- manufacturing reliable an true copies of the tools
- sound recording and distributing (hopefully including conserving the recordings)

3. Examples

Following there are a few examples of projects we realised during the last decades.

3.1. Playing Musical Instruments

Traditionally the first way to preserve sound is to obtain the playability of musical instruments. Conservators try to find a balance between conservation and using suitable objects. Even as this might not be the ultima ratio in any case – as the condition of our objects, the wear and tear in use or the acoustic quality make playing historic instruments highly questionable – it may deliver satisfying results in some cases: For example the Mighty Wurlitzer Theatre Organ of the Musikinstrumenten-Museum PK, Berlin, which is regularly played during guided tours, concerts and cinema events.

There is a lively scene of theatre organ enthusiasts and many of the still existing originals are still in playable condition. For this purpose nearly every wearing part is in production in good quality today. And from a technical and aesthetical view these parts are very close to the originals. Even better, these organs were made for heavy use and therefore they show reasonable wear and tear.


Figure 1: The Mighty Wurlitzer, Kat.-Nr.: 5369 © Musikinstrumenten-Museum PK, Berlin / Photo: Jürgen Liepe

3.2. Copies and Originals

There are many conservational and technical reasons for originals not to be held in playable condition. An alternative solution is the production and use of copies of some musical instruments of special interest, just as well as the use of copies of functional parts.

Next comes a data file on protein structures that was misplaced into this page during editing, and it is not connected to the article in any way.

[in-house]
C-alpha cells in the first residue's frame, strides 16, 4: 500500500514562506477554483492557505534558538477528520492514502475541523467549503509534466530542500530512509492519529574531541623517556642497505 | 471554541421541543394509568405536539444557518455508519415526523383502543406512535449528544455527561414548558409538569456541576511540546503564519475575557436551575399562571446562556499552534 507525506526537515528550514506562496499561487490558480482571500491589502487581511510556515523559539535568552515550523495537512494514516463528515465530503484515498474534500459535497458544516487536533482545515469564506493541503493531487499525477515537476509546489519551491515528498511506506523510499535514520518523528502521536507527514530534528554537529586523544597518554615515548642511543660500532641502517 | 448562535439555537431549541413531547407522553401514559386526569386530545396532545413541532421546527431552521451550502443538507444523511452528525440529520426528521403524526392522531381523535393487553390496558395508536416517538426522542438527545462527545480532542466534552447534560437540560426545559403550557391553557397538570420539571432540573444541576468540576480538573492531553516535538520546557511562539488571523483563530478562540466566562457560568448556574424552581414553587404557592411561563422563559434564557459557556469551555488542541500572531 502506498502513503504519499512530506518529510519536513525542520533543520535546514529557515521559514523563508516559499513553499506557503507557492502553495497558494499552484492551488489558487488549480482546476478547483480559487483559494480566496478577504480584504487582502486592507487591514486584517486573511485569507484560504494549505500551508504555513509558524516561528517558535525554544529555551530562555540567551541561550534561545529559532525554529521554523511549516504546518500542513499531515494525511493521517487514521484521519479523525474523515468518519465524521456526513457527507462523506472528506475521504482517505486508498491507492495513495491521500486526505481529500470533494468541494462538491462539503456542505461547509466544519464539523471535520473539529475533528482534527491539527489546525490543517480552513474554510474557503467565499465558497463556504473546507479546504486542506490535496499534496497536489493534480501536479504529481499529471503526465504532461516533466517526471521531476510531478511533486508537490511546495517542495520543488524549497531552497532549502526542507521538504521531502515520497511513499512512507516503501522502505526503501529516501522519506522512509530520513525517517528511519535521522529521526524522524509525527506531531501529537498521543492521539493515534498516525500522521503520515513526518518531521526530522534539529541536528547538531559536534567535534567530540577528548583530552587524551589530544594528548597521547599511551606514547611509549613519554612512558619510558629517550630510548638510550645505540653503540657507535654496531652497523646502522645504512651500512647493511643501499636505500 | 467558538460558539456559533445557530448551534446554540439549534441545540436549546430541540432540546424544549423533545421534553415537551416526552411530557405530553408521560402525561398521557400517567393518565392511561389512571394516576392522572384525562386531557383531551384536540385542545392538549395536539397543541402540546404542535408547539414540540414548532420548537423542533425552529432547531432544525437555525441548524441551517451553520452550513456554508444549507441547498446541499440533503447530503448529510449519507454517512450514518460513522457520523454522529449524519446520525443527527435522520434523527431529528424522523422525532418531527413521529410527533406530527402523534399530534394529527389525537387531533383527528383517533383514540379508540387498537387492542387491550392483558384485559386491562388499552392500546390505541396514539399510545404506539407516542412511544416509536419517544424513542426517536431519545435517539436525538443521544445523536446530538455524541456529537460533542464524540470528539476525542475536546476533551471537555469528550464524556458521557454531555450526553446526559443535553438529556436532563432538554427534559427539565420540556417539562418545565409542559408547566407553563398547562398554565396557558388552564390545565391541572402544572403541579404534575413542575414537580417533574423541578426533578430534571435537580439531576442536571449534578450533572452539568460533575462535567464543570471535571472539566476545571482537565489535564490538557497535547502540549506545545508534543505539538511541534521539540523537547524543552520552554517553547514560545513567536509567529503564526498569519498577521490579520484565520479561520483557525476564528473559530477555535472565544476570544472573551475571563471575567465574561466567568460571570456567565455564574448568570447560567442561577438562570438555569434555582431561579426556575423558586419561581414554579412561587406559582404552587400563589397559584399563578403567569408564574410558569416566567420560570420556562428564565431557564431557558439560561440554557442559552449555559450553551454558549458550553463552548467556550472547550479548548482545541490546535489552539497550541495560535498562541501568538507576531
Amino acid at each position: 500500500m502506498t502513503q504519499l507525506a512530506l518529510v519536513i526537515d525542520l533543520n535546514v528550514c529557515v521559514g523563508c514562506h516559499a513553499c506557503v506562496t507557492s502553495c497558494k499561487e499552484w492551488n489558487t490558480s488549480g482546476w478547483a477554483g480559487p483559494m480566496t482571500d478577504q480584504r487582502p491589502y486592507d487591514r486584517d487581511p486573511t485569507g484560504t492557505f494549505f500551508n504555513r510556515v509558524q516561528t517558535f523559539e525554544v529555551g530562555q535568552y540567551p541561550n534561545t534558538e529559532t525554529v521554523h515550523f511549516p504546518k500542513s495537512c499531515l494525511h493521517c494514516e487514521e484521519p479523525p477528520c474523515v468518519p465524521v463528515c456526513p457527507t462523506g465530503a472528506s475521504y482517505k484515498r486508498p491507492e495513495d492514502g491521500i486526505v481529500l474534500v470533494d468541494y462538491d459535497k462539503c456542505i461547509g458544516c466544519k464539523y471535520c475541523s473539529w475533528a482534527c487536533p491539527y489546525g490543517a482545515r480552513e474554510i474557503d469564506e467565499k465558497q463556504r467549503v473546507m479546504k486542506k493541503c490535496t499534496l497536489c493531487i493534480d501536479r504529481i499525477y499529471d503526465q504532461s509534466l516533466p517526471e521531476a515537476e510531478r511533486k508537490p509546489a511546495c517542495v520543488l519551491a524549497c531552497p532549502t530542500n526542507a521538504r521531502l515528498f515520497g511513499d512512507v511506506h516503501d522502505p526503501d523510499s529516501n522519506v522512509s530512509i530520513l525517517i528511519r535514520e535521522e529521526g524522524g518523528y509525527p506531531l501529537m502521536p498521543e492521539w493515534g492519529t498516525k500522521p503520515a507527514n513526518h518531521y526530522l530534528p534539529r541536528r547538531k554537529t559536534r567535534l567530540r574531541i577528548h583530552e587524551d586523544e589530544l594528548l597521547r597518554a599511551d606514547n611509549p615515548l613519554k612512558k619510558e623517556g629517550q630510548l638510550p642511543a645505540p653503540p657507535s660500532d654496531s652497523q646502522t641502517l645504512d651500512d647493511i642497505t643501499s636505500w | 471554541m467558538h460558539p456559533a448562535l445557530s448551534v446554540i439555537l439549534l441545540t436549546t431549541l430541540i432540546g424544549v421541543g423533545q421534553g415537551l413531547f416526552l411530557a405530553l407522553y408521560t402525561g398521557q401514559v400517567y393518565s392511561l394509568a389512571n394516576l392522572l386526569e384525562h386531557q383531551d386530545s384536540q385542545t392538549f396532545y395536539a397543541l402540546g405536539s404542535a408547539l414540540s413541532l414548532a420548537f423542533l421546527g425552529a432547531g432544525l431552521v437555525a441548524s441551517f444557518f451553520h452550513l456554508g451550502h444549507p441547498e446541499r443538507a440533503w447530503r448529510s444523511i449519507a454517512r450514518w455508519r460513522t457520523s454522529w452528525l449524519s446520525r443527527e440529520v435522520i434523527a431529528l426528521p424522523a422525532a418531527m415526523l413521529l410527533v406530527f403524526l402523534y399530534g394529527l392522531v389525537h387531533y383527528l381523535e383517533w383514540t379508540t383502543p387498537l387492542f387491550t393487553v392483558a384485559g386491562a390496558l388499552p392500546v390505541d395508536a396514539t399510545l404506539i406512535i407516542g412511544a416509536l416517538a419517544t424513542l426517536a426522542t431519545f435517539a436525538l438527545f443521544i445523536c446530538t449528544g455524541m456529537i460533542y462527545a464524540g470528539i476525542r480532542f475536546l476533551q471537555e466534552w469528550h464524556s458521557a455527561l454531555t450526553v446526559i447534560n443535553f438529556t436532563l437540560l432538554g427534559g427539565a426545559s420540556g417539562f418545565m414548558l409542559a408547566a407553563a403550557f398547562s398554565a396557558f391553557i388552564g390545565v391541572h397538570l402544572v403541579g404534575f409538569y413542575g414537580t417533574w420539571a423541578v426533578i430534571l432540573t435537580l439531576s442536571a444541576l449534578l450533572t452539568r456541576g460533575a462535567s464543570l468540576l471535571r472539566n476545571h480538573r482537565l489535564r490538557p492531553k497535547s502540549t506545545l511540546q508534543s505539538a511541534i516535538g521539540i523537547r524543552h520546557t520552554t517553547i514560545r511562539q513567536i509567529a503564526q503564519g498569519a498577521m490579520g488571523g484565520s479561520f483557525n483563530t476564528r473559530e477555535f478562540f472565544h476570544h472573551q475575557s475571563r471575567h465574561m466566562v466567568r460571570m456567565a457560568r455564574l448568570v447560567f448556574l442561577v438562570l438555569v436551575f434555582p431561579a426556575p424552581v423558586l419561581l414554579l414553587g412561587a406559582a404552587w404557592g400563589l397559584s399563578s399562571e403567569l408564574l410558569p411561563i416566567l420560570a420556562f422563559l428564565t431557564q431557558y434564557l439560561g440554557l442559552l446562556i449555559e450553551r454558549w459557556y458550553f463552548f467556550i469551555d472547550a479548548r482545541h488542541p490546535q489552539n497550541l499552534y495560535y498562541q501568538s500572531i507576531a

To the collection of the Musikinstrumenten-Museum PK, Berlin, belongs a famous harpsichord, which assumedly has belonged to Johann Sebastian Bach: The Bach-Cembalo, Kat.-Nr. 316, made by the Harraß-workshop, Großbreitenbach (Thüringen), around 1700. After having suffered from WWII and of many years of use, it was in no playing condition any more. A restoration to a playable state would have demanded heavy intrusion into the original substance. Also there are several traces in the construction of the harpsichord, which document very early and fundamental alterations by the maker: two different stages of development caused through musical requirements and use. In the 1990s as a consequence it was decided to conserve the original harpsichord in its impaired state and build two copies: each one representing one state of construction. Both of these copies are made to be played and enable the musicians as well as the audience to experience the sound of the Bach-Cembalo as it must have been during the times of its use.